The United Kingdom’s Supreme Court struck down the new immigration reforms introduced by the Home Office on the grounds that the reforms were not properly debated in the country’s parliament. The Home Office has assured of its immediate actions to fulfill the judgment requirements
The ruling came in the verdict of the case of a Pakistani migrant, Hussain Zulfiquar Alvi, yesterday, case reference Alvi  UKSC 33.
The UK Home Office had recently announced certain reforms in the immigration rules of the country, particularly those related to minimum income threshold necessary for any UK citizen or permanent settler to bring their families or partners to Britain. These reforms had taken affect just over a week ago and cases started flooding in.
The Home Secretary, Theresa May, has faced defeat from the court on previous occasions as well. Her adjustments to the minimum income threshold had also been reviewed by the court. Also her approach on gathering parliaments support for changing the impact and incident of the Human Rights regulations on the immigration law was questioned.
But this new development has made the government vulnerable to several legal challenges, not only from family migrants, but from the whole migrant community.
The changes that were questioned by the Court were made to the minimum income threshold for British citizens or settled persons to bring their families or domestic partners to the UK. The threshold was increased to 18,600 pounds per annum if a person wants to bring their spouse/domestic partner/fiancé’/proposed civil partner to the UK. It would rise to 22,400 pounds if the spouse was to be accompanied by a child and further 2,400 pounds for each additional child. The reforms had clarified that the income should be exclusively of the British citizen/settler.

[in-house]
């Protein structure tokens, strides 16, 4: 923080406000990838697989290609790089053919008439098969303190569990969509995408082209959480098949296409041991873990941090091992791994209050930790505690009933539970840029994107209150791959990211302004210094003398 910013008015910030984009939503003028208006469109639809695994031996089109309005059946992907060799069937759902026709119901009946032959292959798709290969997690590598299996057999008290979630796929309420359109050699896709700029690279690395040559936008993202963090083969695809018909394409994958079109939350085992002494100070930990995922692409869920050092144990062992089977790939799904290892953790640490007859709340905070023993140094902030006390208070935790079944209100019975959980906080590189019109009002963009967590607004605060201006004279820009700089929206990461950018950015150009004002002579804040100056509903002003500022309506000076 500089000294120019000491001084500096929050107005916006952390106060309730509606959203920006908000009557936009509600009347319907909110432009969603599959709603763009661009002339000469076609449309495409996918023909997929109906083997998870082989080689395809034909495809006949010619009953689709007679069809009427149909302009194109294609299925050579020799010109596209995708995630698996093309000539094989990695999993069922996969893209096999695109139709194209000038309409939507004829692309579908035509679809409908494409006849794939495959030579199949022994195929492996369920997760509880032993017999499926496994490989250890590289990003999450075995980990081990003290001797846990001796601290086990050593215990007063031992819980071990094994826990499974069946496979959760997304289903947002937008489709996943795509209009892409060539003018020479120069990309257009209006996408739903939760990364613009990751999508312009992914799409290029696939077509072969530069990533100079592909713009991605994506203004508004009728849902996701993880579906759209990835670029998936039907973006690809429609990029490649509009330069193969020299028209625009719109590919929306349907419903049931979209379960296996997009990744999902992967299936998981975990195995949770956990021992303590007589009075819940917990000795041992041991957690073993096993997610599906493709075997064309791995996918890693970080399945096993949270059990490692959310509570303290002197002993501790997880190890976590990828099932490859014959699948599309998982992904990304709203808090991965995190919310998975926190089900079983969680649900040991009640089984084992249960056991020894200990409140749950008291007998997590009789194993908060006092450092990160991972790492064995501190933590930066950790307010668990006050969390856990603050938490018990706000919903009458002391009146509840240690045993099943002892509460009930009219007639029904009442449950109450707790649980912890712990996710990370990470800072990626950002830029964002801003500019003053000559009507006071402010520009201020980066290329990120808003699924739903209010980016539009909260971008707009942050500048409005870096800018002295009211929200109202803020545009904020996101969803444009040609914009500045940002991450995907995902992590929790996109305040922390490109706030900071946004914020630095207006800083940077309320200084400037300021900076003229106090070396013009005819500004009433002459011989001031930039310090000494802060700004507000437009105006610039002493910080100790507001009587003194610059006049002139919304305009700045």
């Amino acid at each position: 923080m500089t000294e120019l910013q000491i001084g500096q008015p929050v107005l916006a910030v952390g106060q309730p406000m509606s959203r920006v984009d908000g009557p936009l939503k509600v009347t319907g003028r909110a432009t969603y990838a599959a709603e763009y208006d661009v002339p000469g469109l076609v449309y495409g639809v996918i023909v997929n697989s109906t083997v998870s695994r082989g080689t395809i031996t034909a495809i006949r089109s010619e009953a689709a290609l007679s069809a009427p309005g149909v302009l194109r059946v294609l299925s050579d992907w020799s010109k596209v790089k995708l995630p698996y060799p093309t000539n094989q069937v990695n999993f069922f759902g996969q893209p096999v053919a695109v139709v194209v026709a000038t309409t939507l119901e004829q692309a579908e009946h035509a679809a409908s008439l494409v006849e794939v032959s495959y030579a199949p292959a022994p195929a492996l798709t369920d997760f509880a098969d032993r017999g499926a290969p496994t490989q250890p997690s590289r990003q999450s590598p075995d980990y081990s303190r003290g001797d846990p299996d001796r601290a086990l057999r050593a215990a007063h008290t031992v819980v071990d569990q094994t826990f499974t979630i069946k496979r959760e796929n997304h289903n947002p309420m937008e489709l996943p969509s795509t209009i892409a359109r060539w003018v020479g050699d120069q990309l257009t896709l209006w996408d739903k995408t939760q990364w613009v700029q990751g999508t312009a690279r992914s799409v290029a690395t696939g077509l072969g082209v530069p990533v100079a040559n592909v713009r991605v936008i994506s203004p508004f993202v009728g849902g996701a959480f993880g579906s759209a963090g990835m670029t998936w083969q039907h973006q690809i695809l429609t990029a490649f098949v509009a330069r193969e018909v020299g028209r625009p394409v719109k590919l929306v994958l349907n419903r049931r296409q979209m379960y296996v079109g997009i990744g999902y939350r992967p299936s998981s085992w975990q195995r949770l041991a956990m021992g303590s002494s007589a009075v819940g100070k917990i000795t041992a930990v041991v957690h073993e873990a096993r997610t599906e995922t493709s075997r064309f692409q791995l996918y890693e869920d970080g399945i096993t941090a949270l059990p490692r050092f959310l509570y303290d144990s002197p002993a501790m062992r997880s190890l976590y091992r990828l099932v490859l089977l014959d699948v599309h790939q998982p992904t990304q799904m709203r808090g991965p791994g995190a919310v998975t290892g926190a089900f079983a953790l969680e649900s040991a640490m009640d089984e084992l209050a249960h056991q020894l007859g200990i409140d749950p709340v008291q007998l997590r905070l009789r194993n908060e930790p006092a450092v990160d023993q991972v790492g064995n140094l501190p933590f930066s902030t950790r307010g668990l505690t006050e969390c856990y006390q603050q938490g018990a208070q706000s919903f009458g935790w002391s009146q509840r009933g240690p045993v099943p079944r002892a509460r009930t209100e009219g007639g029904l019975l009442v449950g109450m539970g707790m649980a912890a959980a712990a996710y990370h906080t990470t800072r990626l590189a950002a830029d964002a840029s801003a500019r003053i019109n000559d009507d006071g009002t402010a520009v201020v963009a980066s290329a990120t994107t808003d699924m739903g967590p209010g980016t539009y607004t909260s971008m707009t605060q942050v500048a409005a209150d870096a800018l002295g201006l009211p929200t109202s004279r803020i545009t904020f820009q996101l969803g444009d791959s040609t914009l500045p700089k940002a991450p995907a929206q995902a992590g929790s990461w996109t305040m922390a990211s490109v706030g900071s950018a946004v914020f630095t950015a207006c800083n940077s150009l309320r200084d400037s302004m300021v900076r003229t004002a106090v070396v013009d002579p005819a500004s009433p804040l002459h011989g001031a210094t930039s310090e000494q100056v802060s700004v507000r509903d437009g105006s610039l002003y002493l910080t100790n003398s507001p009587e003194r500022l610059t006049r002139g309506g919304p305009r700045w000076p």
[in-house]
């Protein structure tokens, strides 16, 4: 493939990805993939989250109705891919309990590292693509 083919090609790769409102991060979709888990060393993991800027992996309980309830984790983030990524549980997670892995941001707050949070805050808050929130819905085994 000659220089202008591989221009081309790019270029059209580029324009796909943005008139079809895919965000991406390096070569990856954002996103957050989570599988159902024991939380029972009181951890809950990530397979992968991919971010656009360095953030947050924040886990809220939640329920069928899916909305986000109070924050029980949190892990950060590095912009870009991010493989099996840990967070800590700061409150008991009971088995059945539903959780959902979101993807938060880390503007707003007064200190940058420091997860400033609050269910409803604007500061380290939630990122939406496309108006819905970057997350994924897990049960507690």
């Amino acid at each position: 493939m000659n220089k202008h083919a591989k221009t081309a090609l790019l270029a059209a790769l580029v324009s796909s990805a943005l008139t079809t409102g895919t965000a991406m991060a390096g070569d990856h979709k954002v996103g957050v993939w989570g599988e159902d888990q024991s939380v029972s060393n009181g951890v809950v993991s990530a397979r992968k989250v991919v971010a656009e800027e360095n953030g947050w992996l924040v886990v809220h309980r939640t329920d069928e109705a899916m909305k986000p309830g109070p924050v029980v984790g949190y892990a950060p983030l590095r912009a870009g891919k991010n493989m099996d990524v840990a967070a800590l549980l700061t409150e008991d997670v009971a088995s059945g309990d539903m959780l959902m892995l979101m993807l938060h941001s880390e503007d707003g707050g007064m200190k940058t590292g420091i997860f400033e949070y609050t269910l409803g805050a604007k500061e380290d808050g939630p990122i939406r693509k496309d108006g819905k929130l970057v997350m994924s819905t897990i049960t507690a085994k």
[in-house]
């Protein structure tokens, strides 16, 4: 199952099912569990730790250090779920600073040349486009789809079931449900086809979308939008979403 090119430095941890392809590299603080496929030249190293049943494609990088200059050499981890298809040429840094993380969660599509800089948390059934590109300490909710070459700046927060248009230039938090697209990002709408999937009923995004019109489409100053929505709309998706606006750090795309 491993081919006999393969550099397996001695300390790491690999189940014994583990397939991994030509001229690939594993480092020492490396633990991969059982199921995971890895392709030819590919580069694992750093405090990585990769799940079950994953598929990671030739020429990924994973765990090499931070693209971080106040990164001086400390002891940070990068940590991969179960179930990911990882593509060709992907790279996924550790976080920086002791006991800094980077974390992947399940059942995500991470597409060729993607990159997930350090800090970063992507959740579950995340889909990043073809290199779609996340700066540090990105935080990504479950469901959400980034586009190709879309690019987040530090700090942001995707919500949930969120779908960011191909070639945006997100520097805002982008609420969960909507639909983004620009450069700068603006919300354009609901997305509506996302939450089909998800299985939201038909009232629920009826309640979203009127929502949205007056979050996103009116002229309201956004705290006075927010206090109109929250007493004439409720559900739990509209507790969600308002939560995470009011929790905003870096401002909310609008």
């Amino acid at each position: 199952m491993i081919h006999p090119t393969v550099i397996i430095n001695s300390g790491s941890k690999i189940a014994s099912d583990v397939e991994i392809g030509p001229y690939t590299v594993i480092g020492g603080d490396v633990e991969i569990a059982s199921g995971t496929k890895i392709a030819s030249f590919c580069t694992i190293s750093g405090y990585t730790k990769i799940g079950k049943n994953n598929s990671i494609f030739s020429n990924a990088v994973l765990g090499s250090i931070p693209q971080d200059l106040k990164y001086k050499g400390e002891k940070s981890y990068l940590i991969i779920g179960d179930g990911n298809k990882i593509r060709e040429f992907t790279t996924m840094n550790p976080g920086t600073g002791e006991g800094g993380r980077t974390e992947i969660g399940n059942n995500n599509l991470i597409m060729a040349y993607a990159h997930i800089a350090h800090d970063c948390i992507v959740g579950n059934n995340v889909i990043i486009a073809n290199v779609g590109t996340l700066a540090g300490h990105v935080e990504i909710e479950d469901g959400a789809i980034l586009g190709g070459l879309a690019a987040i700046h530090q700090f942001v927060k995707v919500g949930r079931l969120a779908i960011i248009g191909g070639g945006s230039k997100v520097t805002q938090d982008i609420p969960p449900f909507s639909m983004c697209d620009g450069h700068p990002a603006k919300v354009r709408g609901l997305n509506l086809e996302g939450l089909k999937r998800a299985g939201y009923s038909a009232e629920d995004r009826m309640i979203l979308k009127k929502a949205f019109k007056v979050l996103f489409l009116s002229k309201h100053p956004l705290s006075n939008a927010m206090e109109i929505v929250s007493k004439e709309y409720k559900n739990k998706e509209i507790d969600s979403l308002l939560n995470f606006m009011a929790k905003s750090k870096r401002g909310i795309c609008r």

Moreover, the probationary period was increased from 2 years to 5 years. Now this adjustment had caused much concern for the victims of domestic abuse, as they now would have to bear it for a further 3 years if they want to stay in the country.
While these reforms were being announced, an MP took the liberty to ask the Home Secretary if the Home Office had considered the full proportion of the impact and the consequences of these reforms, the Secretary gave no definitive response to him.
All the same, the impact assessment that accompanied the reforms indirectly gave the question a negative response.
The presumption that the impact of these reforms would have been only concentrated on the migrants is inaccurate, as many British citizens will also be vulnerable to its affects.